A quarter could appear to be copper in at least 3 different ways. One's valuable, the other 2 aren't.
If the coin is the same weight and thickness as a normal quarter, then it's either been exposed to something (heat, chemicals) to change its color, or plated as part of a high-school chemistry experiment. I can attest to the latter, having done the same thing when we were learning about the electromotive series. Both of these cases are considered to be altered coins so they have no numismatic value.
However, if the coin is thinner than a normal quarter and the images are weaker, you might have what's called a lamination error. That error happens when the outer cladding doesn't bond to the coin's copper core properly and falls off. Lamination errors can be worth $10 or so.
Unless the coin is obviously thinner than a normal quarter, you'd need to have it examined in person by someone experienced in coin errors.
A 1965 Canadian quarter is still only worth a quarter. This Canadian quarter is also only worth a quarter in the United States.
A 1981 U.S. quarter is worth 25 cents. You should have no trouble finding this date and others back to 1965 in common circulation. All are made of copper-nickel clad metal, and none are worth anything special.
It's still worth 25 cents.
It's worth 25 cents.
All of the quarters struck for circulation from 1965 to date, have NO silver and are just quarters.
25¢, like nearly every quarter minted since 1965.
It's an ordinary cupronickel circulation coin worth 25¢
25 cents Please look at your pocket change or get a couple of rolls of quarters from a bank. You'll find dates from 1965 onward. They're all made of copper-nickel and are all worth the same as your 1987 quarter.
In circulated condition, it's still worth 25 cents.
All of the quarters struck for circulation from 1965 to date are just quarters.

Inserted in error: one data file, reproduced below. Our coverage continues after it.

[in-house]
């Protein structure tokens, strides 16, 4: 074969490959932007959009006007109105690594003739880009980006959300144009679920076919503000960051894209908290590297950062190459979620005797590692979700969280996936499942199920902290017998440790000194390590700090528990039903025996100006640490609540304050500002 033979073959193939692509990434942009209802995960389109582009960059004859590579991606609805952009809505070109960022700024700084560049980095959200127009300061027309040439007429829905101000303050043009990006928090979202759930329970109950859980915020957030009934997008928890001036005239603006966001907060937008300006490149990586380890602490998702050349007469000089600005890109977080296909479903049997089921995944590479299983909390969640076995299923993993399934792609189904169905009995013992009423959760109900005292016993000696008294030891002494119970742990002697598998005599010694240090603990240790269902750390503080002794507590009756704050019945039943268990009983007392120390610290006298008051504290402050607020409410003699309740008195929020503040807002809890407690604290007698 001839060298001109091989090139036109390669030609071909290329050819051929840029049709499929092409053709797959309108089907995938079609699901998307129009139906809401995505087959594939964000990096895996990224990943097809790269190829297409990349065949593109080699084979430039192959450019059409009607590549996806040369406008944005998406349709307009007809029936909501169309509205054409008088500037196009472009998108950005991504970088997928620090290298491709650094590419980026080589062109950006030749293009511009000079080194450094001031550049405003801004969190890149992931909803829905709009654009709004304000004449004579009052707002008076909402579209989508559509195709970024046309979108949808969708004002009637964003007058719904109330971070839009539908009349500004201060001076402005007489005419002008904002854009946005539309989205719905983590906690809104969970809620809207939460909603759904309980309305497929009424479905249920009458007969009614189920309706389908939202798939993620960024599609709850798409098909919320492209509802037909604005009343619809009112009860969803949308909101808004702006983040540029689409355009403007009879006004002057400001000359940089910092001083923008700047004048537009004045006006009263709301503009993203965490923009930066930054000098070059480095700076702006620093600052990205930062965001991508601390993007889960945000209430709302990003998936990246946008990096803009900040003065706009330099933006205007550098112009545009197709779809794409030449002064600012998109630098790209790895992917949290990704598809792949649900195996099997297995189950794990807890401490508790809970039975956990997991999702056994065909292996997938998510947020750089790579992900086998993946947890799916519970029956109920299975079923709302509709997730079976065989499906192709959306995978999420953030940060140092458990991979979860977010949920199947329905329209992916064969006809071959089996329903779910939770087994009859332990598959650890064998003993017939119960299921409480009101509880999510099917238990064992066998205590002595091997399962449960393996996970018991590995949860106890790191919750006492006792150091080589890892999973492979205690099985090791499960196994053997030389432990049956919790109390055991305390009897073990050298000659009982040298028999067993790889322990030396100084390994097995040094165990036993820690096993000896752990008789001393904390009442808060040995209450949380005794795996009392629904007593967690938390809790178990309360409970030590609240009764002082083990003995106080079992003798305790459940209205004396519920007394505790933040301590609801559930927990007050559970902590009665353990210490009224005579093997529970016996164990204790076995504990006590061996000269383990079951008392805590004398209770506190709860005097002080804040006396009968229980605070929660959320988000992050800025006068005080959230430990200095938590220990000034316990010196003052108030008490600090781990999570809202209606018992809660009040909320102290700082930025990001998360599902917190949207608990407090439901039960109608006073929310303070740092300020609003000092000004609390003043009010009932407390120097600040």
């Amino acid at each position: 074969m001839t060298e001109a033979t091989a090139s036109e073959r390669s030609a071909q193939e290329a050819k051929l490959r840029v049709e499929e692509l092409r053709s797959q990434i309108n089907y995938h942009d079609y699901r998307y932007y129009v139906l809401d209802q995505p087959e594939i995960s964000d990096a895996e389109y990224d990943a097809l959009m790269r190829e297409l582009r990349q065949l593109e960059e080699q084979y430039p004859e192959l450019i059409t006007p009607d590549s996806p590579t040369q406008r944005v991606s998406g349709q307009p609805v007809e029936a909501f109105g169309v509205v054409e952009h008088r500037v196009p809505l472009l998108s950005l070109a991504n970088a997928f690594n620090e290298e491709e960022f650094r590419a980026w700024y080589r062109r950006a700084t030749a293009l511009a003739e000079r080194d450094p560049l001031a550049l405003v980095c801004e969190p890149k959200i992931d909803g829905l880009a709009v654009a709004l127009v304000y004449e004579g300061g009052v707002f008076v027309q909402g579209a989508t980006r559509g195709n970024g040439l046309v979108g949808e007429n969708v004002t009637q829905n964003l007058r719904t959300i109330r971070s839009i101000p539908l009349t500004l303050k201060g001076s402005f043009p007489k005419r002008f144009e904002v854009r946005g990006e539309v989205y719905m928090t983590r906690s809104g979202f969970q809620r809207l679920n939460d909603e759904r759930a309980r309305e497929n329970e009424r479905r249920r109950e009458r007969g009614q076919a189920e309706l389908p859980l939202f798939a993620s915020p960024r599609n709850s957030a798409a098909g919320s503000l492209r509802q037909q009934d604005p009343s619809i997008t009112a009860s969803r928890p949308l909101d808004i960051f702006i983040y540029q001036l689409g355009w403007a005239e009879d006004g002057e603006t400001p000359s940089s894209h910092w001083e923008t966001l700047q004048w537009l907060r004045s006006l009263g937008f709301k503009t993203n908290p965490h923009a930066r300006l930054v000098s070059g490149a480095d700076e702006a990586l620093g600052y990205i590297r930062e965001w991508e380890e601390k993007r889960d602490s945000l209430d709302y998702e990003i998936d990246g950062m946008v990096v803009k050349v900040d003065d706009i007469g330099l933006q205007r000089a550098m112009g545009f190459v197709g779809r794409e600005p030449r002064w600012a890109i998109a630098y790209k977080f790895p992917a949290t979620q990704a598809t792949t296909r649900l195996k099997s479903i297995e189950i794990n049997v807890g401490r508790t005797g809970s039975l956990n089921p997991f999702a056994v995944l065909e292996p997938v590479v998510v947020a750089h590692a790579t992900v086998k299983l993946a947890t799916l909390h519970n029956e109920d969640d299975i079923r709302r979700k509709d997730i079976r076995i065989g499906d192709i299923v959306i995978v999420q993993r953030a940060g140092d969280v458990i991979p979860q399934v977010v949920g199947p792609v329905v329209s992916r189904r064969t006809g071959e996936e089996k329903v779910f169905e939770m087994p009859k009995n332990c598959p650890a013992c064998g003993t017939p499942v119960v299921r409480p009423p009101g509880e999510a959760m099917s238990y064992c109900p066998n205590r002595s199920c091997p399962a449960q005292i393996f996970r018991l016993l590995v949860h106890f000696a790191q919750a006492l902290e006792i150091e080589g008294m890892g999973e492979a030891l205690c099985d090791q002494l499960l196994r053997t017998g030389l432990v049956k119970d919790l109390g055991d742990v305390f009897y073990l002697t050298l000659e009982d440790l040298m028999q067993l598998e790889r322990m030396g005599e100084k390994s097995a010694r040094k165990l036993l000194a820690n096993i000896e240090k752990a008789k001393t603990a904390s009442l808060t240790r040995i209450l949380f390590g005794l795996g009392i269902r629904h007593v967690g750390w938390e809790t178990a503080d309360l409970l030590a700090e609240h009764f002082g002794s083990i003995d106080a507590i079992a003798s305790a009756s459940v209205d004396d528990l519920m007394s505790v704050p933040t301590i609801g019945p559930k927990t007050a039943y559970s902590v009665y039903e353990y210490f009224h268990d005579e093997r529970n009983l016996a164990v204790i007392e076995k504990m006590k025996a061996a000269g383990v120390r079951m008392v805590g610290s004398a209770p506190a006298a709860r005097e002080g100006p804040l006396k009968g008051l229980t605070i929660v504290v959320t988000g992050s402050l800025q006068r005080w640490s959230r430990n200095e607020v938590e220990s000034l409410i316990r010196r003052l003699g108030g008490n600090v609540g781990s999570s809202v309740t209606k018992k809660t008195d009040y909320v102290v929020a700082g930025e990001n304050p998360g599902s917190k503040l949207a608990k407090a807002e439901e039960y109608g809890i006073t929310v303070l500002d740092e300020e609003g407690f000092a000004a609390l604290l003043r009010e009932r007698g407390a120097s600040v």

A 1965 U.S. quarter is worth 25 cents. With gold at a current price of $1,429 per ounce, 25 cents' worth is 0.000175 ounces. If that wasn't your question, rephrase and try again.
No gold, I think what you see is the copper in the coin that shows on the edge.
1964 was the last year for silver quarters.
25 cents. 1965 was the first year of issue with the copper-nickel composition that current quarters have. In 1965 many, many, many quarters were minted and so it isn't a rare year. If you look hard enough, you can find many 1965 quarters in pocket change.
None. All circulating U.S. quarters since 1965 are made of copper-nickel
US dimes from 1965 to date are copper-nickel not silver. The coin is face value.
It's all copper-nickel. The last silver quarters were dated 1965.If it doesn't have the standard copper edge seen on all clad coins, you may have something that was plated for use in jewelry or similar.
How much is a 1911 quarter worth
The same as all quarters after 1965. 25 cents.
None. All circulating quarters minted since 1965 are made of copper-nickel.
It's a novelty item worth couple of cents for the gold plating plus whatever the underlying quarter is worth. If the quarter is copper-nickel, then it's only worth a quarter. If it's a special silver "prestige" quarter made in San Francisco it's at least worth maybe $3.50 for its metal content.
25 cents, no U.S. coin dated 1965, 1966 or 1967 has any mintmarks.
how much is a canadian mint quarter worth
25 cents. It's an ordinary circulation coin, like nearly every quarter struck since 1965.
Quarters made since 1965 are copper-nickel, not silver, and are only worth 25¢ Philadelphia quarters minted before 1980 do not have mint marks, and the use of mint marks was suspended on all coins dated 1965-67 due to the great coin shortage of the 1960s.